Two items from two friends:
ITEM 1: The Road Ahead
My friend Dave Worthington is working with the cycling community in Orange County to put together a ride this Sunday that will benefit legendary SoCal racer Mark Scott. Mark is undergoing chemo for advanced leukemia. The ride leaves Bike Religion, 34150 PCH in Dana Point at 8:30 AM. Click on this link to register and learn more about Mark.
Here is what it’s all about, in Dave’s words:
August, 8th Floor, Hoag Memorial Hospital. Surgical masks at the door, tubes and monitors everywhere. I held his arm for a moment. Sick, but still solid gold, and asked my friend Mark Scott, “What music are you playing to help you through the night?”
“David, lately, ‘Shine Like it Does.’
‘This is the story
Since time began.
There will come a day
When we will know
And if you’re looking you will find it.’
“Shit, Mark, that’s a good one. Helped me through my freshman year at Texas. And bro, the chemo diet seems an extreme measure just so a sprinter like you can climb with the goats.” Our tears pooled like rain.
But you know something? We got this.
News We Can Use
Last June a cycling champion, advocate, and all-around great guy named Mark Scott was diagnosed with Acute Myeloid Leukemia (AML). After several rounds of chemo, Mark is still in need of a life altering bone marrow transplant.
With the help of his healthcare team and with your support, Mark is poised to return to life as he once knew it, filled with love, surrounded by family and friends, driven by hard work and by his love for pedaling about this amazing planet.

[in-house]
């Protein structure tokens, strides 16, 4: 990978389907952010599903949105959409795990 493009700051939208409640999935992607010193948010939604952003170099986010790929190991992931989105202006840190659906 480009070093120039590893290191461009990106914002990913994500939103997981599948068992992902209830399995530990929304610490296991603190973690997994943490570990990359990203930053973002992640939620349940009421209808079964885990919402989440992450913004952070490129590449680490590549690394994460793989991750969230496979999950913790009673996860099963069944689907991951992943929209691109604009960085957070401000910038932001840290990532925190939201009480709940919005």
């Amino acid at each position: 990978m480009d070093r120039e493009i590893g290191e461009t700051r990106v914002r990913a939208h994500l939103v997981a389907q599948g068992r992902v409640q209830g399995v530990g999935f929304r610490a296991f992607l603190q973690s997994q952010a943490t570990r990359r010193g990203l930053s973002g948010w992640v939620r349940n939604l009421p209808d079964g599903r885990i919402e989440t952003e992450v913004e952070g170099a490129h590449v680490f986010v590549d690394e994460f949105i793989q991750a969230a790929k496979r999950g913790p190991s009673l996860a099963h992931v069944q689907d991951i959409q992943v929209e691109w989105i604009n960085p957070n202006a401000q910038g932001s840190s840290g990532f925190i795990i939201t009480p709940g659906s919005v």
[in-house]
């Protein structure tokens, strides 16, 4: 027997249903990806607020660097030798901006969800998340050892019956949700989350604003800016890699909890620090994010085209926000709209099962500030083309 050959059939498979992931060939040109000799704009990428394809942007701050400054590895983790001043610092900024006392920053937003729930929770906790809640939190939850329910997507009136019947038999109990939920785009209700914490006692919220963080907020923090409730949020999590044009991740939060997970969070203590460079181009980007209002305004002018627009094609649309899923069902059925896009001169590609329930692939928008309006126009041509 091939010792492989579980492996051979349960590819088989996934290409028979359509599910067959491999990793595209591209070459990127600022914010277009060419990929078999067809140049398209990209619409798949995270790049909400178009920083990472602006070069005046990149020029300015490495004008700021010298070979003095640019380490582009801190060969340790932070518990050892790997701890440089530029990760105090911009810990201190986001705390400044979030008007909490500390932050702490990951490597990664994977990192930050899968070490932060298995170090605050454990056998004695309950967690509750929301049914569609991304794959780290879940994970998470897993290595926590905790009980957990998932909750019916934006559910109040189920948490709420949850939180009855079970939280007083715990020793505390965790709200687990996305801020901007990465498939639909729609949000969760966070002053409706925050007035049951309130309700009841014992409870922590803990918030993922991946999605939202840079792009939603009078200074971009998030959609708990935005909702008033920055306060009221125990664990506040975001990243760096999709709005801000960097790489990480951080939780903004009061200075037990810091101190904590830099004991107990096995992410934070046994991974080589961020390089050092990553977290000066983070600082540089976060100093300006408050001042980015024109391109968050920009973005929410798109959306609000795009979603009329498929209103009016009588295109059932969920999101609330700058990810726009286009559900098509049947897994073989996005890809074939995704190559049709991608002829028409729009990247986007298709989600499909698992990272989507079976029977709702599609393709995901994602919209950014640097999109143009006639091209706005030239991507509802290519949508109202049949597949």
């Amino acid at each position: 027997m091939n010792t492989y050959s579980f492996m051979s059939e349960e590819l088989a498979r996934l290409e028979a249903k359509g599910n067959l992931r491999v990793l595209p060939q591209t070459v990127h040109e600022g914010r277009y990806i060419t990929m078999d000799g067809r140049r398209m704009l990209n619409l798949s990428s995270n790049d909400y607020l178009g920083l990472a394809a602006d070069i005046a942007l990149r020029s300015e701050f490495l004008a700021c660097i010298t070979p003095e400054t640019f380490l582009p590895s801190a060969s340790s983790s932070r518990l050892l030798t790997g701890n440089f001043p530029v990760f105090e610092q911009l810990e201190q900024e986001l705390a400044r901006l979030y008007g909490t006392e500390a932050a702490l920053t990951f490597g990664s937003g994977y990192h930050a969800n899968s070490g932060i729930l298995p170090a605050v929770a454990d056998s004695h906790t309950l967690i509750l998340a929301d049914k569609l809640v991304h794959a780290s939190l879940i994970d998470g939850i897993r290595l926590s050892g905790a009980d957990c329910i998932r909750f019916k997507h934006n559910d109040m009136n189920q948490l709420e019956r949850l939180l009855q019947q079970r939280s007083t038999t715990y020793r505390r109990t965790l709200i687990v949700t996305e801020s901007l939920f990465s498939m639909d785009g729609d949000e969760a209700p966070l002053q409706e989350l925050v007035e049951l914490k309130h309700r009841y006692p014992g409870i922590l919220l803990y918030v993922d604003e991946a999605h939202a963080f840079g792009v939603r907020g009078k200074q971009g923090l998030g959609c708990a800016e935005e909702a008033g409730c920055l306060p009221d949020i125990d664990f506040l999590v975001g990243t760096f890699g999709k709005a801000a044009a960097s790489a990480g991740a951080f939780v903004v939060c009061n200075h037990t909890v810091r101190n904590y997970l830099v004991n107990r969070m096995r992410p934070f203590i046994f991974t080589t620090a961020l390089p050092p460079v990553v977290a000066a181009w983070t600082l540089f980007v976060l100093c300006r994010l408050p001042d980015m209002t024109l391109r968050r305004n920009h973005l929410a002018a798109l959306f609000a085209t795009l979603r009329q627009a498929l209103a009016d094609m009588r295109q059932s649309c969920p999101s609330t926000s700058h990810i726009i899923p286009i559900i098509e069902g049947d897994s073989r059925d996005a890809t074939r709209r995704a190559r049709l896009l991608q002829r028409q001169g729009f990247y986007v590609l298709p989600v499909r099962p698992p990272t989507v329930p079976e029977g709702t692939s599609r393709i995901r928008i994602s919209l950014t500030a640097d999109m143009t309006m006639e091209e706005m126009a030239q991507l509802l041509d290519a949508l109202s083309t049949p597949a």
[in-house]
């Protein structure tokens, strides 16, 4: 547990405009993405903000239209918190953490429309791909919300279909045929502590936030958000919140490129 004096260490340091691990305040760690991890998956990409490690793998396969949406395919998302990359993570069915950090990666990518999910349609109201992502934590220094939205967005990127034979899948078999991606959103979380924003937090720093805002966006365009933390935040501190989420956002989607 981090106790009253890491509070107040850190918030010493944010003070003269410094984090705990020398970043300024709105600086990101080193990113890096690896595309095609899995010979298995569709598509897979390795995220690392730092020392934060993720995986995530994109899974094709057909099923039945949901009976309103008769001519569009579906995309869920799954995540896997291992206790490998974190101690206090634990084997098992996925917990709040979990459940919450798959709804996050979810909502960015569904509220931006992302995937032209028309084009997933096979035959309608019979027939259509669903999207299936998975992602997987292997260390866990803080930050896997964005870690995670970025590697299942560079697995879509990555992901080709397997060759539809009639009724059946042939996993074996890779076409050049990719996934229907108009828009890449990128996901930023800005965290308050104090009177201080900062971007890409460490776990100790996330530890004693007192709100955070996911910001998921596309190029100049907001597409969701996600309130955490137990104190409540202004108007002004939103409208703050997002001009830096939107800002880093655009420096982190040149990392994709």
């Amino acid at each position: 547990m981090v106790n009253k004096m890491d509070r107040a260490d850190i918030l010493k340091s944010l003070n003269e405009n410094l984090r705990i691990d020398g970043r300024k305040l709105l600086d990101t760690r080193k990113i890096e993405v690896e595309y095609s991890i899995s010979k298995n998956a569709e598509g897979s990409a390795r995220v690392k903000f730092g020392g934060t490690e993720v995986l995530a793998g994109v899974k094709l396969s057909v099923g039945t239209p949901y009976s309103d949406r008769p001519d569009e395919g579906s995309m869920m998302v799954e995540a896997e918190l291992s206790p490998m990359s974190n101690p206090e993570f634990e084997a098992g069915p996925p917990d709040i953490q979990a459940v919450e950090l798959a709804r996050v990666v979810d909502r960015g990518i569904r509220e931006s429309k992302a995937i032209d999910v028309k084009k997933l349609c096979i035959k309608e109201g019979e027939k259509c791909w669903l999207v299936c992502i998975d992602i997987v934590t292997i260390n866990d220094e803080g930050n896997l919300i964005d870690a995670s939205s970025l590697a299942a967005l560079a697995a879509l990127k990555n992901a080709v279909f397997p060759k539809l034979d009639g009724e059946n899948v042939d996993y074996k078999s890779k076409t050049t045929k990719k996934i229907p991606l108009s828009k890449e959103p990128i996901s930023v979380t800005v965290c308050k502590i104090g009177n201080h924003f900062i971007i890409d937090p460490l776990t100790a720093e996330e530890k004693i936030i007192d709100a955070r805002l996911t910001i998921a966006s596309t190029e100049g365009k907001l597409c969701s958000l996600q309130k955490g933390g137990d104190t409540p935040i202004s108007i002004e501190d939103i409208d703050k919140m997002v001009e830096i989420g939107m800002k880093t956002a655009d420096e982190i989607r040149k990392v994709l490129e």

Until the exact genetic markers are matched for the transplant, the immediate concern is to minimize the effects of the cancer via chemotherapy and blood transfusions. The entire oncology department at Hoag has fallen in love with Mark, and as far as we’re concerned, there’s no surprise there. Mark is so strong, always cool with his Colgate smile and sapphire eyes.
Inside, of course, it hurts like hell, but from the smile on his face you’d never, ever know.
Mark’s eyes were coal. Who dimmed the lights? “Mark … WTF?”
Mark was unresponsive. He was digging deeper than ever before, at war on the inside. For the first time in a long friendship he had nothing to spare for my tiny Me-Problems. “Mark, I’m your little brother, WTF?”
At his bedside, Mark told the enemy, “I’m gonna keep fighting.” Every cell in his body under attack and every cell fighting back.
“Now back off! I’m gonna keep fighting, man.”
More News We Can Use
To date Mark has endured four grueling chemotherapy sessions. From head to toe, his body has been riddled with a battery of probes, needles, bone core drills, aorta catheters, lumbar punctures, spinal taps, x-rays, and MRI’s. Through it all, Mark has yet to utter a single word of complaint, not one. All he’s done is smile, then grit his teeth and battle back. Mark Scott has spent a LIFETIME being the first guy to step up for his friends and for his community, and since he’s too humble to ask for your help, we are asking for him: We need your help.
This Sunday, Nov. 15, we are raising funds to directly benefit Mark during this fight with cancer. Additionally, Team Mark Scott wants to increase awareness of leukemia and those it afflicts. Simply by registering for ride, whether you attend or not, you’ll be helping MARK SCOTT.
Cancer can hit any of us at any time. Why Mark? We don’t know, but we know he’s not the only one. Another champion, Rahsaan Bahati, has an 8-year old nephew suffering from leukemia. Rahsaan will be joining us on Sunday, too.